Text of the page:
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Kitten season means extra work for local, feline foster caregivers

By Staff | May 29, 2009

The day starts early for Vicki Conn.
From 7-11 a.m. every day, she deals with the imposing task of feeding and cleaning up after 10 kittens, though, admittedly, Conn could handle more if necessary. After all, she has plenty of experience.
For 15 years the Cape Coral resident has been a foster caregiver for cats and kittens, working with nonprofit organizations and Lee County Animal Services in an effort to help control the cat population.
The 10 kittens that romp through the screened-in back porch are courtesy of LCAS, but they will not be there forever. Kittens come and go at Conn’s house.
She will raise the current bunch until they reach 2 pounds, then send them back to LCAS for adoption. Another group will follow, then another and another.
“I’m emotionally attached to every single one, but I don’t name them and that helps (when they leave),” Conn said. “It does get harder as they get older.”
Conn and LCAS are overflowing with cats and kittens these days. As summer approaches, so does kitten season — mating season for cats — during which unspayed females can go into heat once every three weeks.
During the summer, LCAS takes in 1,500-2,000 cats per month, mostly as strays.
The county recently instituted a trap, neuter and return program or TNR to help quell the growing feral cat problem, but it is always in need of more foster caregivers like Conn.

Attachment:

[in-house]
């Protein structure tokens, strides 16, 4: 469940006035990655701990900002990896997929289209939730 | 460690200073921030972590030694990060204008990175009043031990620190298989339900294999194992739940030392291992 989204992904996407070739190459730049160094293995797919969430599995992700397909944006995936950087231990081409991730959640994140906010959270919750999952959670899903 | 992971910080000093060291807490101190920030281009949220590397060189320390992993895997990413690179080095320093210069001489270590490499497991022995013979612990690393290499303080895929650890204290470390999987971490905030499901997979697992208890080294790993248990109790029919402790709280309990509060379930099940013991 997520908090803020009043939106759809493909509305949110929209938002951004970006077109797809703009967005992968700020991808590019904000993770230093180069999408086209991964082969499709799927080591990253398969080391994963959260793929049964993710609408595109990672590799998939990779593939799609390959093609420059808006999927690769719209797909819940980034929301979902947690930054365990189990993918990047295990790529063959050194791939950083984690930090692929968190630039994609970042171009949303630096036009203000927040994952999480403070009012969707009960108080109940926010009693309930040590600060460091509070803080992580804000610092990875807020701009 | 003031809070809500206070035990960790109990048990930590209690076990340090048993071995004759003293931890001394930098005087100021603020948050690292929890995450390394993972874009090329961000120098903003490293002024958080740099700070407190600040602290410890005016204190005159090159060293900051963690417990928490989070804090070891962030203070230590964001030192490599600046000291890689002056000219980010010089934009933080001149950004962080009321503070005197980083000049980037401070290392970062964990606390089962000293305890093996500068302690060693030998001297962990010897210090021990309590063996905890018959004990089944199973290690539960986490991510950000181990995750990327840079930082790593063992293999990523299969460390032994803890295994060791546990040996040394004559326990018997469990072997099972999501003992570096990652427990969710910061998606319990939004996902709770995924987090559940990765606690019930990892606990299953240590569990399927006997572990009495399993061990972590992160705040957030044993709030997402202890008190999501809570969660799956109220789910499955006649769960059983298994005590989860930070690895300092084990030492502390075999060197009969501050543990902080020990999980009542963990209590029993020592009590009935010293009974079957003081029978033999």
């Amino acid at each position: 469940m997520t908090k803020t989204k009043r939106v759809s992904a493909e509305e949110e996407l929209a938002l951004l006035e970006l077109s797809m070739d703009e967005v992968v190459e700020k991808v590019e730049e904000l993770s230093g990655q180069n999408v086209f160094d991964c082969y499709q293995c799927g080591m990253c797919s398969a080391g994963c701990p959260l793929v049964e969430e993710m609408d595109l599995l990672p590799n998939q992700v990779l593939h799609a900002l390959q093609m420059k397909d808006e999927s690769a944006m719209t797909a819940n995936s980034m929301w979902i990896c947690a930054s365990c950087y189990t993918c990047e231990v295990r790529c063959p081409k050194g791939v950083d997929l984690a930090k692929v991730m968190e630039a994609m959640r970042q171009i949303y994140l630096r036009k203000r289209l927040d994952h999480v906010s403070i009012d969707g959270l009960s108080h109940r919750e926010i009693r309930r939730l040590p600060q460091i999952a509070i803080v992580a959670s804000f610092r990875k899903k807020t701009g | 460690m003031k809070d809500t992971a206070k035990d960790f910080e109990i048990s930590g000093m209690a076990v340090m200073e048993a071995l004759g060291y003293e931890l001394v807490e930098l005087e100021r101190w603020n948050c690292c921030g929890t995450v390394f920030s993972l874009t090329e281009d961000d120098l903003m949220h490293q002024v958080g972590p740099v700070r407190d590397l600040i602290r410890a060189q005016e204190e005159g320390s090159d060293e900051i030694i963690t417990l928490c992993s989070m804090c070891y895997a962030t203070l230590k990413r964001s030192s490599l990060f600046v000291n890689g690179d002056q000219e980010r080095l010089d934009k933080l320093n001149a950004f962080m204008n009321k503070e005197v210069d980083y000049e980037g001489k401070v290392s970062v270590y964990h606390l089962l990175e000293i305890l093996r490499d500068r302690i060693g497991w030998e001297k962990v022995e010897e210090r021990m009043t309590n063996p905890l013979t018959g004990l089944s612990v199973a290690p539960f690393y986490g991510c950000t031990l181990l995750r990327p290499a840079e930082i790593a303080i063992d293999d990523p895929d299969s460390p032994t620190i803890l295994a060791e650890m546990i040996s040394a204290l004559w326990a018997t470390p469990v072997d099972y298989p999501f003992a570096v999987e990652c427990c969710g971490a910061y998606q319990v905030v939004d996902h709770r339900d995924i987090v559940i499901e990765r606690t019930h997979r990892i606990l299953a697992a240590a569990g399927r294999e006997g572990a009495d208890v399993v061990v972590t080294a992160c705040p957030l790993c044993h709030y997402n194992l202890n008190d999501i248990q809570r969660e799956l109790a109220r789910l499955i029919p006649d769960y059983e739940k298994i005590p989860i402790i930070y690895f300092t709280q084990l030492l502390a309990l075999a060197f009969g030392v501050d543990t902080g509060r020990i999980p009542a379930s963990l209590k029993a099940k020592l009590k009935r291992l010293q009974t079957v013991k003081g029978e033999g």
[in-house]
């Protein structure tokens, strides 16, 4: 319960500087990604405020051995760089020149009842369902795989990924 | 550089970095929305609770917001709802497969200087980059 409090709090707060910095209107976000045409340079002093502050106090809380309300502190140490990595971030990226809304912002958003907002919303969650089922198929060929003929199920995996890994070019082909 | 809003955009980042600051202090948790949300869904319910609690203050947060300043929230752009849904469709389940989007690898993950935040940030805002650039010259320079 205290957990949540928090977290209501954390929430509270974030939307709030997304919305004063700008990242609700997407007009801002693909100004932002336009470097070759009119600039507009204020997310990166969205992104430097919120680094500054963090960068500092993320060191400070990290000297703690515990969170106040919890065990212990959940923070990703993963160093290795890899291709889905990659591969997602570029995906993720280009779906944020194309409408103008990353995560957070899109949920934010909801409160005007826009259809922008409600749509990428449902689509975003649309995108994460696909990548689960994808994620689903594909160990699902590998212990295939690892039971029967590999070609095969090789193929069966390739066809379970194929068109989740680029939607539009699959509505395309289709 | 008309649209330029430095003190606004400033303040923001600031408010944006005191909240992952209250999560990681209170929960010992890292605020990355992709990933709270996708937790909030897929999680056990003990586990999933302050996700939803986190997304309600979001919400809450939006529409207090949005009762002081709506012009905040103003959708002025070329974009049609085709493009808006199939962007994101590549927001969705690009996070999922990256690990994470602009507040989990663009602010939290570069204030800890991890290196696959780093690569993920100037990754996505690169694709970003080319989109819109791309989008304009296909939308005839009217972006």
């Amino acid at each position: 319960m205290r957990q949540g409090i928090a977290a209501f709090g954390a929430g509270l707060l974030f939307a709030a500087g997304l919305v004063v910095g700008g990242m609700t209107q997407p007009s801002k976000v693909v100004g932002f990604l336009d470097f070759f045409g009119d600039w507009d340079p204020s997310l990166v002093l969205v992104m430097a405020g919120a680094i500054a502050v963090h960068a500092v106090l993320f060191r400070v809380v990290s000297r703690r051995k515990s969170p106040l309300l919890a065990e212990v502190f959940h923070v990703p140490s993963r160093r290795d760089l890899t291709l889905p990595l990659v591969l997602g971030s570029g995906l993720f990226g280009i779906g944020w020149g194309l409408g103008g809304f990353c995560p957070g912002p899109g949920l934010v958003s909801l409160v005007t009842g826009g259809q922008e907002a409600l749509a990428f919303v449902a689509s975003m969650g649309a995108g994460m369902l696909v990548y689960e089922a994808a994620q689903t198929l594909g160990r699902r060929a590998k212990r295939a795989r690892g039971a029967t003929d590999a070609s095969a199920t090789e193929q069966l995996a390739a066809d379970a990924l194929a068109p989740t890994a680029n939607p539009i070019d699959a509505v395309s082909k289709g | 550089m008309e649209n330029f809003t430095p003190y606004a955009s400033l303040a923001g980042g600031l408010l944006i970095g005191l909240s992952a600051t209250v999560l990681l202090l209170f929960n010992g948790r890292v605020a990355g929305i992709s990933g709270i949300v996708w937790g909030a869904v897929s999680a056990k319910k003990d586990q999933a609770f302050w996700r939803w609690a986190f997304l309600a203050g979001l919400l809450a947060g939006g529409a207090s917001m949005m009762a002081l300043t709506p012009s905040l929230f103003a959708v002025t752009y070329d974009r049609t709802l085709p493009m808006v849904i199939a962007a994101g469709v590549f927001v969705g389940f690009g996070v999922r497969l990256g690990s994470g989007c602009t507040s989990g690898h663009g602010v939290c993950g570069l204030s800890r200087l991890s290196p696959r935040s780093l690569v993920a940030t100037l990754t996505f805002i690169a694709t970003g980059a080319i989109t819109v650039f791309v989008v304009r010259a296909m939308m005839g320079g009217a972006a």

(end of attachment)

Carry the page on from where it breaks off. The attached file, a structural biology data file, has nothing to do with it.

Foster caregivers provide temporary care for kittens that are too small to be adopted or sick, or when the LCAS facility is too full.
Conn warned that foster caregivers have to be of a certain ilk when taking on the responsibility of helping to rear young cats. She often takes on sick or ailing kittens that are often difficult to rehabilitate, and as a result some die.
“For some fosters, losing kittens would destroy them, but you have to understand it happens,” Conn said.
Conn has helped hundreds if not thousands of kittens during her 15 years. She puts her veterinarian technician degree to good use when helping to nurture the kittens that need medical attention, and she gives her foster kittens plenty of love and attention, something she is proud of.
With the LCAS shelter quickly filling, Conn urges the public to adopt a cat. Taking just one can make a huge difference.
“Cats that come out of this foster home make really great pets. They get lots of attention and care,” she said. “Even if you can take just one of the animals it would help. We are so overpopulated.”
Foster caregivers and LCAS are looking for food and cat litter donations. Like most food pantries in the the county, LCAS’ stores are running dangerously low.
The LCAS is also offering a $50 discount on adopting adult cats. At a regular price of $50, most cats are now free to adopt.
For those interested in volunteering as a foster care provider, LCAS provides all food, medicine and supplies. Volunteers can foster as many or few kittens as they like.
For more information, call 533-PETS (7387).